Long before miners and railroad workers made a home for themselves in Colorado, dinosaurs roamed the land – hundreds of millions of years ago and evidence of this can be seen at Dinosaur National Monument. Here visitors can step back in time and unearth part of our past.
View dinosaur bones at the Carnegie Quarry. Hike through geological wonders that expose layer upon layer of ancient rock. And gaze at a blanket of stars that filled the same night sky millions of years ago.
Dinosaur a Dark Sky Park
Dinosaur National Monument, which is located in Colorado’s northwestern corner, extending into Jenson, UT, was recently designated as an International Dark Sky Park. This designation was granted by the International Dark Sky Association, a nonprofit that focuses on the conservation of the night sky. A similar designation has been given to other areas in Colorado such as the towns of Westcliffe and Silver Cliff.
Darkness has been a part of the natural and cultural way of life for billions of years. Throughout the world, our ancestors have looked to the stars for guidance and direction, used it as an almanac or calendar, and even as inspiration for storytelling.
Dark skies are threatened by the use of light fixtures that allow excess light, or light pollution, to escape into the sky. Areas with minimal development, such as public lands on the Colorado Plateau, are havens of darkness where people can still observe faint stars, planets, and the Milky Way.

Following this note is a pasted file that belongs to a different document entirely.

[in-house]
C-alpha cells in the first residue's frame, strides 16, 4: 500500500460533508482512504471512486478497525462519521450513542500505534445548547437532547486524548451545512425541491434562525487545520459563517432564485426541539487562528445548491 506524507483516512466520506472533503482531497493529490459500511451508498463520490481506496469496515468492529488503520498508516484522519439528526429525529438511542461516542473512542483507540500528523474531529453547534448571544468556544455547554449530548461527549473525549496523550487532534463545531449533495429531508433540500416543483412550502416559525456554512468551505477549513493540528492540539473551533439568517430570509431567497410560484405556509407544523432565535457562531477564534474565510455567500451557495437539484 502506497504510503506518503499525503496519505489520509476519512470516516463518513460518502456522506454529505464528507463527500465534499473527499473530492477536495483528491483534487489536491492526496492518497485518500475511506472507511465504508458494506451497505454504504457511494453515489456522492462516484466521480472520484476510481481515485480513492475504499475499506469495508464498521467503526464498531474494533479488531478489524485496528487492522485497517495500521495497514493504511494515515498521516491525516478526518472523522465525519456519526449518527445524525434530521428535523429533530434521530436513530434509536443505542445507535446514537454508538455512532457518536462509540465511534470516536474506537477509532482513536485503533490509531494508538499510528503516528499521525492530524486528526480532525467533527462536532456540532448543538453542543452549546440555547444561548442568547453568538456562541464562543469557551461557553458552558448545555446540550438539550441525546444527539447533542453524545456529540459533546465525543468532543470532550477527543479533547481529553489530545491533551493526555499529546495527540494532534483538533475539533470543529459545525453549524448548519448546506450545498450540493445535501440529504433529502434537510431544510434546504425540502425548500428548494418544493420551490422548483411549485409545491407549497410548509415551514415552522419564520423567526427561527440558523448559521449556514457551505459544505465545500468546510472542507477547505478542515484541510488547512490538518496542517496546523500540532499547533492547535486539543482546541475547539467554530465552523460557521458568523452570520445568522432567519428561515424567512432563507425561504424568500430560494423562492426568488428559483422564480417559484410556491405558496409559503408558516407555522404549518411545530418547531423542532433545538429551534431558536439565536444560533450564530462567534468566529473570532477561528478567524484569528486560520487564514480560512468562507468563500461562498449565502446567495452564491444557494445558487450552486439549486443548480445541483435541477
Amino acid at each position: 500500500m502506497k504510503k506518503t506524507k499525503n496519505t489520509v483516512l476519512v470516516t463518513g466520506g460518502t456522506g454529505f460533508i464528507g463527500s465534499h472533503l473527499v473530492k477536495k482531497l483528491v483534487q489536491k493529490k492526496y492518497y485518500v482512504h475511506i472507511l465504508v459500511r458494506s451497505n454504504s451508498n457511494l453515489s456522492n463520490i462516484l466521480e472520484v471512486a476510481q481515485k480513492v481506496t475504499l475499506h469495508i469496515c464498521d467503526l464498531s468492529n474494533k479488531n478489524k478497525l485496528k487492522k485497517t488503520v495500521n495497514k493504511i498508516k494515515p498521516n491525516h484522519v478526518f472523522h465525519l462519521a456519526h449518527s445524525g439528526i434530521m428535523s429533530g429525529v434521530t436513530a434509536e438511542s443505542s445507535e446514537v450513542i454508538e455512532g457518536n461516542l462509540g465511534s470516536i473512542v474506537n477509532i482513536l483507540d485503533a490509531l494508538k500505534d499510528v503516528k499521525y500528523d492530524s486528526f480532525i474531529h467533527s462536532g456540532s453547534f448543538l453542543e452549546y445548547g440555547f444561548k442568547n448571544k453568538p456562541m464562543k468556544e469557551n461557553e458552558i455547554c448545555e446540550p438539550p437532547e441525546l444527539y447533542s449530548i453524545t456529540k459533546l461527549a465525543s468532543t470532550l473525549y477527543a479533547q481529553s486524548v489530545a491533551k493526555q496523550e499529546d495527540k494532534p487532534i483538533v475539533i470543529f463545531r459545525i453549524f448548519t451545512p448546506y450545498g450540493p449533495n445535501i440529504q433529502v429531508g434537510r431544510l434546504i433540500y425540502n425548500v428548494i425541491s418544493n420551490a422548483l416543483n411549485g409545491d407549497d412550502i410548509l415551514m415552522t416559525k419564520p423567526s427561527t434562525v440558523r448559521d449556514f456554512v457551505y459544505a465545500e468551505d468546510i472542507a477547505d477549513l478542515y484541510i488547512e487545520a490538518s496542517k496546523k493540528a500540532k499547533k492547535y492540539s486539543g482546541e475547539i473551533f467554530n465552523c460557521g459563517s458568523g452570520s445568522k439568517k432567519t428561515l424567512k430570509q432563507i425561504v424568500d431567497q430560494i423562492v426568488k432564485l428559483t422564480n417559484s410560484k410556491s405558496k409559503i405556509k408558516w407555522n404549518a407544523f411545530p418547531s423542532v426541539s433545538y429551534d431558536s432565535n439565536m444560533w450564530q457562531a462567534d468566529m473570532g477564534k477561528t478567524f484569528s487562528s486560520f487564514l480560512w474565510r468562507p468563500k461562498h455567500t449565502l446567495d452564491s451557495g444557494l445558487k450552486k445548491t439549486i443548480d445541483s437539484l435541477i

The park points out throughout their educational kiosks that a simple flip of the switch can extinguish light pollution. Particular steps the park has taken to eliminate noise pollution is by using shielded fixtures that are directed downward (like at the visitor center). The use of timers, motion sensors, and dimmer bulbs can also further protect the naturally dark sky.
As part of the dark sky movement, the organization encourages people to make small changes at home to help preserve dark skies everywhere, so future generations can continue to seek the wisdom and beauty that one can only get from a star-filled sky.
Know before you go…
When to go: The park itself is open 24 hours, year-round but certain facilities are closed during the winter months like the Quarry Visitor Center, which houses the Carnegie Quarry. For optimal stargazing opportunities, the Milky Way is most visible. Catch a glimpse in the pre-dawn hours April and May, while June through August plan to spot the colliding galaxies around midnight.
Sleeping: The park offers multiple designated campgrounds, with plenty of dispersed camping on nearby BLM land. There are no hotel or dining options in the park. You can head to nearby Rangely, CO or Vernal, UT for hotels.
What to pack: Grab a good pair of binoculars or telescope for stargazing and if you plan to take photos, make sure you bring your wide angle lens with high aperture and a camera with significant ISO range.
Best Places to see the night sky: The park suggests the following spots for the best stargazing:
- South end of Split Mountain Campground
- On a float trip down the Green or Yampa Rivers
- From Canyon Overlook along Harpers Corner Scenic Drive
- At Deerlodge Park near the eastern edge of the monument
What to see: Besides the dark sky, there is plenty to see and explore in the park. Visit the Carnegie Quarry to see a wall of dinosaur bones, drive through the tilted rock scenic area and discover a world of geologic wonderment, plus discover signs of the past along your hikes with historic petroglyphs and pictographs adorning surrounding rock walls.